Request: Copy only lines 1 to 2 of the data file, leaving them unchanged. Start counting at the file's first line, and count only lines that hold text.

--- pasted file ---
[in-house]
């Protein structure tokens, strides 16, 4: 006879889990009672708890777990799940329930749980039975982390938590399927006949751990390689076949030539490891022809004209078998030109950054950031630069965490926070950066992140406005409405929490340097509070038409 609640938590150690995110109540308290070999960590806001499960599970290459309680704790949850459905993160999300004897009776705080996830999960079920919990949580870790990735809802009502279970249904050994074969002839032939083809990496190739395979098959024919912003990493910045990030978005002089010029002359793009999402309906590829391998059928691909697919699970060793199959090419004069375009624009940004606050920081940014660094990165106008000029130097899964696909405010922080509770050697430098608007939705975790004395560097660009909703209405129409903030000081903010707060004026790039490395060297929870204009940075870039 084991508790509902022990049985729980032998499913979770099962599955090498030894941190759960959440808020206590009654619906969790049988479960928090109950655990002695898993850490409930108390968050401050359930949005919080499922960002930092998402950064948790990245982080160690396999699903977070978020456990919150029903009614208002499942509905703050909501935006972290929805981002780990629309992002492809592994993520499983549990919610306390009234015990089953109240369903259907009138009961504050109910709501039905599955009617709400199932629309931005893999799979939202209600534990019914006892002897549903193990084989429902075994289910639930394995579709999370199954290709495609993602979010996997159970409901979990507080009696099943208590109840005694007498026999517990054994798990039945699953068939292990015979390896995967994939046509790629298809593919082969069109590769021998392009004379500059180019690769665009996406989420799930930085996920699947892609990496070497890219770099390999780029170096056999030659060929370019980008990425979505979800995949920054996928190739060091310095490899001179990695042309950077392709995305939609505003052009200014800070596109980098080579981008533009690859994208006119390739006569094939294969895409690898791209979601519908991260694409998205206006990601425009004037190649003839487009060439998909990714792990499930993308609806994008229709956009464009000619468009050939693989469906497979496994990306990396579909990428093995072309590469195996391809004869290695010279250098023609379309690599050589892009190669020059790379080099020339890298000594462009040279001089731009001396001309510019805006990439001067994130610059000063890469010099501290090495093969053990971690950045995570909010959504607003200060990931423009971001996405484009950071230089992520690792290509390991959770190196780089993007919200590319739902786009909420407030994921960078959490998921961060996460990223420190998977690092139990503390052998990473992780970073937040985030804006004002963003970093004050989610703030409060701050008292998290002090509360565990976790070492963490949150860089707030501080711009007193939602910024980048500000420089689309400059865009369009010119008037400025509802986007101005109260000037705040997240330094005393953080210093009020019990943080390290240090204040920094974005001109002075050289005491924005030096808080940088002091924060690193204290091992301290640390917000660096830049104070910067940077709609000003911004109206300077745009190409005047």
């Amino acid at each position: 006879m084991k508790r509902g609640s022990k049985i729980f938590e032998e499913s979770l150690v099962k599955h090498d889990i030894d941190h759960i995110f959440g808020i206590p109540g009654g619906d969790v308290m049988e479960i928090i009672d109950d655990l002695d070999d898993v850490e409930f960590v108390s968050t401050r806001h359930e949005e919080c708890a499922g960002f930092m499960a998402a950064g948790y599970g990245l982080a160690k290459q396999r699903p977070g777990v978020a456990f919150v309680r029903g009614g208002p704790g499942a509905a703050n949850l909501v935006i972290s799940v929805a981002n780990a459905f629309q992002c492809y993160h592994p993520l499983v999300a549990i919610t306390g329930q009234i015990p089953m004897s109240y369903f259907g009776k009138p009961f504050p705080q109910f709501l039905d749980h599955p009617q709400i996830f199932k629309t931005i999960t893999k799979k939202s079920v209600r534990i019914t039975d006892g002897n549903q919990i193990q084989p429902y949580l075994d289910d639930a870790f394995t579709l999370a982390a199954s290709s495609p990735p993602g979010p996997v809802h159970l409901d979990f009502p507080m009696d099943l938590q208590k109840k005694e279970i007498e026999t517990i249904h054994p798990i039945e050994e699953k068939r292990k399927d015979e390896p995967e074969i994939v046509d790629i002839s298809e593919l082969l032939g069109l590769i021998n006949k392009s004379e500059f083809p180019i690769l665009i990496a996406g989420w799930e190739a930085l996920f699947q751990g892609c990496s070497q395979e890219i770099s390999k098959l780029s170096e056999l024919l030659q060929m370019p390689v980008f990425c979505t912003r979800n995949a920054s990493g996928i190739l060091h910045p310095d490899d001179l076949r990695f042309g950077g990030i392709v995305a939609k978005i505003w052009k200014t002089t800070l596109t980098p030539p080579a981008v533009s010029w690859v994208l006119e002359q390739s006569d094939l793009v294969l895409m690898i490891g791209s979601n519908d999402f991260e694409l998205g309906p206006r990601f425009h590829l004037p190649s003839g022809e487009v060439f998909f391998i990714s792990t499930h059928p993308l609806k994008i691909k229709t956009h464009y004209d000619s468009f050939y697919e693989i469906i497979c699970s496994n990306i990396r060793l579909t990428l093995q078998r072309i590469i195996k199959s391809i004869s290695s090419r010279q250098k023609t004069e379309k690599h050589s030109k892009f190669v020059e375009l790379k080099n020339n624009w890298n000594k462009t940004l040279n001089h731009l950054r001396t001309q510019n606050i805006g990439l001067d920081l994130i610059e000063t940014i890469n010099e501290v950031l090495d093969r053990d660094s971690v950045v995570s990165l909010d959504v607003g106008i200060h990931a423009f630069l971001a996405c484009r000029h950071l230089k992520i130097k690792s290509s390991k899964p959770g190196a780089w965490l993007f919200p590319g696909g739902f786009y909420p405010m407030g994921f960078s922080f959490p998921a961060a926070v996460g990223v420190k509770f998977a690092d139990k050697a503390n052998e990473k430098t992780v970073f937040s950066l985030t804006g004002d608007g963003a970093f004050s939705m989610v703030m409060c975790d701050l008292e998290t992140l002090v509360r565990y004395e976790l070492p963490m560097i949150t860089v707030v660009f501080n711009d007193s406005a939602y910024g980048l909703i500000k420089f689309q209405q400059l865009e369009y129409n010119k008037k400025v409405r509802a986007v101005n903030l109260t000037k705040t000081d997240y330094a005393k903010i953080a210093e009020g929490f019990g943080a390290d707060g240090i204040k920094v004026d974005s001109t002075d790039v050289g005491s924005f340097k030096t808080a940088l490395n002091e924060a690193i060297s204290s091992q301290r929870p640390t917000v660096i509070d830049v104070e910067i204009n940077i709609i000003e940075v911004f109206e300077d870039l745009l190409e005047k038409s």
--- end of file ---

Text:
[in-house]
């Protein structure tokens, strides 16, 4: 006879889990009672708890777990799940329930749980039975982390938590399927006949751990390689076949030539490891022809004209078998030109950054950031630069965490926070950066992140406005409405929490340097509070038409 609640938590150690995110109540308290070999960590806001499960599970290459309680704790949850459905993160999300004897009776705080996830999960079920919990949580870790990735809802009502279970249904050994074969002839032939083809990496190739395979098959024919912003990493910045990030978005002089010029002359793009999402309906590829391998059928691909697919699970060793199959090419004069375009624009940004606050920081940014660094990165106008000029130097899964696909405010922080509770050697430098608007939705975790004395560097660009909703209405129409903030000081903010707060004026790039490395060297929870204009940075870039 084991508790509902022990049985729980032998499913979770099962599955090498030894941190759960959440808020206590009654619906969790049988479960928090109950655990002695898993850490409930108390968050401050359930949005919080499922960002930092998402950064948790990245982080160690396999699903977070978020456990919150029903009614208002499942509905703050909501935006972290929805981002780990629309992002492809592994993520499983549990919610306390009234015990089953109240369903259907009138009961504050109910709501039905599955009617709400199932629309931005893999799979939202209600534990019914006892002897549903193990084989429902075994289910639930394995579709999370199954290709495609993602979010996997159970409901979990507080009696099943208590109840005694007498026999517990054994798990039945699953068939292990015979390896995967994939046509790629298809593919082969069109590769021998392009004379500059180019690769665009996406989420799930930085996920699947892609990496070497890219770099390999780029170096056999030659060929370019980008990425979505979800995949920054996928190739060091310095490899001179990695042309950077392709995305939609505003052009200014800070596109980098080579981008533009690859994208006119390739006569094939294969895409690898791209979601519908991260694409998205206006990601425009004037190649003839487009060439998909990714792990499930993308609806994008229709956009464009000619468009050939693989469906497979496994990306990396579909990428093995072309590469195996391809004869290695010279250098023609379309690599050589892009190669020059790379080099020339890298000594462009040279001089731009001396001309510019805006990439001067994130610059000063890469010099501290090495093969053990971690950045995570909010959504607003200060990931423009971001996405484009950071230089992520690792290509390991959770190196780089993007919200590319739902786009909420407030994921960078959490998921961060996460990223420190998977690092139990503390052998990473992780970073937040985030804006004002963003970093004050989610703030409060701050008292998290002090509360565990976790070492963490949150860089707030501080711009007193939602910024980048500000420089689309400059865009369009010119008037400025509802986007101005109260000037705040997240330094005393953080210093009020019990943080390290240090204040920094974005001109002075050289005491924005030096808080940088002091924060690193204290091992301290640390917000660096830049104070910067940077709609000003911004109206300077745009190409005047």